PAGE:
August 21, 2020
Have you ever said “I’m sorry” for something that didn’t necessarily warrant an apology? For example, if someone accidentally bumps into you, or tacking it onto the end of a request like, “Could you also add bananas to the grocery list? Sorry…”
This verbal reaction doesn’t always serve us, others, our relationships, or our work. Without realizing it, we may have gotten into a continuous cycle of apologizing for almost everything.
Developing habits or behavior patterns is natural. We do it with everything from the way we tie our shoes to the way we drive to work. These habits reduce the mental effort required to complete regular activities.
The same is true for our speech. Take the typical conversation starter, “Hi, how are you?” Verbal patterns like this can become mindless purely out of habit. Fortunately, mindfulness enables us to become increasingly aware of our verbal tendencies and to notice whether they are helpful or not.
Learn how a mindfulness practice can help you develop healthier, more positive, and more effective relationships with your friends, family, and coworkers with our 7 Days of Mindful Relationships on-demand content
How Over Apologizing Can Do More Harm Than Good
Have you been in situations or relationships where you were faced with a barrage of undue apologies to accept? It can feel annoying and exhausting – not to mention distracting. It can drag us into feeling the need to apologize to the apologizers because they feel bad — even though the forgiveness sinkhole was something they created on their own.
Having someone over apologize can feel even more disingenuous than when someone over-compliments. “Wow, this peanut butter and jelly sandwich is the best meal I’ve ever tasted!” Even though apologizing may have been well-intended, just like the boy who cried wolf, it becomes less impactful. The “sorry, it’s okay … no, I’m really sorry … but it’s okay …” cycle can broaden the sense of separation when we are trying to close it. A previous eM Life article shares tips for mindfully reflecting upon and redirecting frustrating interactions in a more positive direction for both parties and the outcome.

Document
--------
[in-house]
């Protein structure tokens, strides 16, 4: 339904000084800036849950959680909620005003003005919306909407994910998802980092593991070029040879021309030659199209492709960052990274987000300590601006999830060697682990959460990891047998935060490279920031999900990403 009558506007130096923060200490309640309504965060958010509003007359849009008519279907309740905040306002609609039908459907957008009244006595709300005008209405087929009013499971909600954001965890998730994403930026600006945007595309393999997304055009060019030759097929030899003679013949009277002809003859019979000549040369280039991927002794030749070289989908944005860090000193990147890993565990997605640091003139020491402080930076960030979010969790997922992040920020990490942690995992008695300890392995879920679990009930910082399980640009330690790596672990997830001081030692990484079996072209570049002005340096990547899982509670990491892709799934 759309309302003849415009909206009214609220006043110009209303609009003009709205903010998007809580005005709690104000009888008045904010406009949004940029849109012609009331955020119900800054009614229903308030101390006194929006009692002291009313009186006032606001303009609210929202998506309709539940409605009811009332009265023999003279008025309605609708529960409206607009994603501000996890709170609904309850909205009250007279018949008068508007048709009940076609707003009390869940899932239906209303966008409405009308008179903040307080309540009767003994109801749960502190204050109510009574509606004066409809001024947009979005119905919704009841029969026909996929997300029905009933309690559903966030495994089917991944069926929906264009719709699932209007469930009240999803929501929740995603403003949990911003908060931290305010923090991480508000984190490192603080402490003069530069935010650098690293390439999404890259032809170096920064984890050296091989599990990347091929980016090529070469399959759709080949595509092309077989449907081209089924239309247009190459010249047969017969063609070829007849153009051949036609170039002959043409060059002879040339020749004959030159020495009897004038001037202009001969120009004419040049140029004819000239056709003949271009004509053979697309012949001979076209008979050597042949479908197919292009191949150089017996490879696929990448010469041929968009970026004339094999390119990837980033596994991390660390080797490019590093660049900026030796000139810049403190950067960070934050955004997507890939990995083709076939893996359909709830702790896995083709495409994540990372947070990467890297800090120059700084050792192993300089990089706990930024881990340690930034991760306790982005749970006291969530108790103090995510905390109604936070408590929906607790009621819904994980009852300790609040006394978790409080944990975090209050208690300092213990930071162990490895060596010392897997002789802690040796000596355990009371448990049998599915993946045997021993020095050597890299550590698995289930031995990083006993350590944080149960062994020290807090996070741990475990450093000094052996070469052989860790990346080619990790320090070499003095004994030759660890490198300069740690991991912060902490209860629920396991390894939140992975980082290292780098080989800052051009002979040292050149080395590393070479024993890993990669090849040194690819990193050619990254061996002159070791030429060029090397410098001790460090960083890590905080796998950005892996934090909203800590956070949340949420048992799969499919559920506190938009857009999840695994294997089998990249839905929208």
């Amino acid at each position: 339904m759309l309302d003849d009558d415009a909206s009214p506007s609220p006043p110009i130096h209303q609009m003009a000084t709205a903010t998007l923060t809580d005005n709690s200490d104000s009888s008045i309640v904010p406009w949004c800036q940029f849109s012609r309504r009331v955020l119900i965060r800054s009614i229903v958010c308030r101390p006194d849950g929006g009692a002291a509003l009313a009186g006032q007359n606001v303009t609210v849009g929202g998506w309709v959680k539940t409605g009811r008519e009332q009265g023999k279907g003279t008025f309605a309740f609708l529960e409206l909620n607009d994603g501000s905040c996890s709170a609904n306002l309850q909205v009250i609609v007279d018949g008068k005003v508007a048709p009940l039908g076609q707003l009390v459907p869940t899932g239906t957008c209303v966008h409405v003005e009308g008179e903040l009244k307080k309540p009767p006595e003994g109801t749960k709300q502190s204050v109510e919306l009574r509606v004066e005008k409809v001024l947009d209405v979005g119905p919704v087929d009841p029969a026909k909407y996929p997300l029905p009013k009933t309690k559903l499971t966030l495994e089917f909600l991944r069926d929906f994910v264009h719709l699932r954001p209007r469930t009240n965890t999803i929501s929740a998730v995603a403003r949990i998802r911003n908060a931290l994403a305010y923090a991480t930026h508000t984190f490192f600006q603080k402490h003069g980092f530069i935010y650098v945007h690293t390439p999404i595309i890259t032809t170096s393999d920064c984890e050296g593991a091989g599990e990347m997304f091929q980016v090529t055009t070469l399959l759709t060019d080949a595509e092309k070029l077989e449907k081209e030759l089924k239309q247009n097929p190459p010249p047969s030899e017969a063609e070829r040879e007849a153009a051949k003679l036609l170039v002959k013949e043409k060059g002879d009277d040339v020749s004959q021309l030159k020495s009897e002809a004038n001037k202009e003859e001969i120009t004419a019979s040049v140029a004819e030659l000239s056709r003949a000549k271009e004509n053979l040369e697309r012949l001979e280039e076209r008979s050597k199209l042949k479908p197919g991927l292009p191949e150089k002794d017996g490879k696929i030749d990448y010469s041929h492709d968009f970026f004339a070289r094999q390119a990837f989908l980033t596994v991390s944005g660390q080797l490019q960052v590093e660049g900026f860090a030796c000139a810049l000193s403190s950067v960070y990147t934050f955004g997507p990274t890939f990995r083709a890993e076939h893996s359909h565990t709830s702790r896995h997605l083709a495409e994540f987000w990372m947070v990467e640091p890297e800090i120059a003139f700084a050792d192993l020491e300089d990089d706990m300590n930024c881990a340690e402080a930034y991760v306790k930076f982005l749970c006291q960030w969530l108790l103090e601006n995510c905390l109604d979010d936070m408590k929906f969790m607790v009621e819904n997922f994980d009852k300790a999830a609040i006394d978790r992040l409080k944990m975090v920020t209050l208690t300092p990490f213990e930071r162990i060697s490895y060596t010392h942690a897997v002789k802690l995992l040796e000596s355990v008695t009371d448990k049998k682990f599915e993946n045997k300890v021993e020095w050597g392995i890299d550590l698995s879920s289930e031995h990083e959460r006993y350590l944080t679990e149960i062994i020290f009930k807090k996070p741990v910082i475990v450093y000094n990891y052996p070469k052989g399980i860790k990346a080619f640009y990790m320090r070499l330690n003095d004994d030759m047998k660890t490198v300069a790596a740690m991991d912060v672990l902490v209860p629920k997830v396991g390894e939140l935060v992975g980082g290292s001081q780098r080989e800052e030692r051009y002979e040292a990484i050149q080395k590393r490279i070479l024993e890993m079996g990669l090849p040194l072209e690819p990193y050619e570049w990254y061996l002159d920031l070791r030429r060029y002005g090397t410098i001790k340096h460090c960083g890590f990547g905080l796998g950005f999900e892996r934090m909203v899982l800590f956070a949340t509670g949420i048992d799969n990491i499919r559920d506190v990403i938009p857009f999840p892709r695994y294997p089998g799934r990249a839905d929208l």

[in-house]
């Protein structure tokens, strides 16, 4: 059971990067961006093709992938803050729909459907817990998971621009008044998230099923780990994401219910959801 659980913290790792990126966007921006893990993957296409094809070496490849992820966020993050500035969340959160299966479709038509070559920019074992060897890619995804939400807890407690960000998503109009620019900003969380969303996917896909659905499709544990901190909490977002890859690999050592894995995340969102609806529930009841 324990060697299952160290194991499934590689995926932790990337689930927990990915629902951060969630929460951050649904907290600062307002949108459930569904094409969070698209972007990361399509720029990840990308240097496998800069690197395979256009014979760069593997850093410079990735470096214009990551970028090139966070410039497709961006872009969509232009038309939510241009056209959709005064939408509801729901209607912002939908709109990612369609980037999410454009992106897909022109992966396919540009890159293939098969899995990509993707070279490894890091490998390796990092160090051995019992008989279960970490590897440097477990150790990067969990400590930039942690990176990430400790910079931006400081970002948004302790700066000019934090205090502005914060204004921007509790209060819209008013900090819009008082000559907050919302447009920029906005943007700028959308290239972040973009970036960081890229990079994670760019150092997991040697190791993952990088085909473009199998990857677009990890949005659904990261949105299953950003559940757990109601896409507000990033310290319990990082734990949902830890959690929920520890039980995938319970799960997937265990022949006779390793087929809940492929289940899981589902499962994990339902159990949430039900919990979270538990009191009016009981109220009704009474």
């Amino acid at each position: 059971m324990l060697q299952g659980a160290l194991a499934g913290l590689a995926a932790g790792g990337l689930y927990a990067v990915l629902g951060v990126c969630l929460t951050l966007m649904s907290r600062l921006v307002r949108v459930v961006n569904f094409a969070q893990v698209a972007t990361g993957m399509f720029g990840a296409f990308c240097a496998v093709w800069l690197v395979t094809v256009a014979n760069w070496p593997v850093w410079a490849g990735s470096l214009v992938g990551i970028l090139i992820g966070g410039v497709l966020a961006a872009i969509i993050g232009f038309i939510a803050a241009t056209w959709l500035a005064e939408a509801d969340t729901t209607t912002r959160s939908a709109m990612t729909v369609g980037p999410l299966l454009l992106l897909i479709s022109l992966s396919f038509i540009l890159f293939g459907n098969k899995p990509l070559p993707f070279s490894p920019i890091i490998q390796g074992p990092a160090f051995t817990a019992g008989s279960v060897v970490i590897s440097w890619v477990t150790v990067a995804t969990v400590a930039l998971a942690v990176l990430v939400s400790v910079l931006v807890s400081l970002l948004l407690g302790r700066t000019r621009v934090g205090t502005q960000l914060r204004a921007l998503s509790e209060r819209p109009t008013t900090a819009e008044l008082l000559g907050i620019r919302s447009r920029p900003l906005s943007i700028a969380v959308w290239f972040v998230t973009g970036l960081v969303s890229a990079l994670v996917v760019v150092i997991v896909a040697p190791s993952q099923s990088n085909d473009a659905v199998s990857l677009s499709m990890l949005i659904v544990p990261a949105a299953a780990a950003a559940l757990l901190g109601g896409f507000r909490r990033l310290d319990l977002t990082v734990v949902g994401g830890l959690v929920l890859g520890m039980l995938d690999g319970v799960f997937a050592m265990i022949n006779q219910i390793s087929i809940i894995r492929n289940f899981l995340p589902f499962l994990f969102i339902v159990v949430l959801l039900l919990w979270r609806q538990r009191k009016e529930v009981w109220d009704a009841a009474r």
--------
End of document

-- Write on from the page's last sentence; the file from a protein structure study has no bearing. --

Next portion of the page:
Potential Damage to Ourselves
The negative impact to ourselves of delivering a rapid overflow of mindless apologies is equally harmful. As Tara Swart, neuroscientist and author of The Source: Open Your Mind, Change Your Life states,
“Apologizing when we have done something wrong is a real strength, but compulsive apologizing presents as a weakness at work and in personal relationships.”
Others may no longer take your words at face value. But what happens if your mind does? Imagine the ramifications of relentless downpour of negative messages you are sending yourself. “Wow, I can’t do anything right. I’m messing up all the time.“ Sounds like a powerful way to bury your confidence, energy and enthusiasm doesn’t it?
At this point, more theory than science, psychologists and communication experts call this widespread tendency the Sorry Syndrome.
Why So Much Over Apologizing?
First, because this behavior is prevalent in countries around the world. We witness it, we do it. Still, each of us have our own triggers and reasons for the Sorry Syndrome that are worth exploring.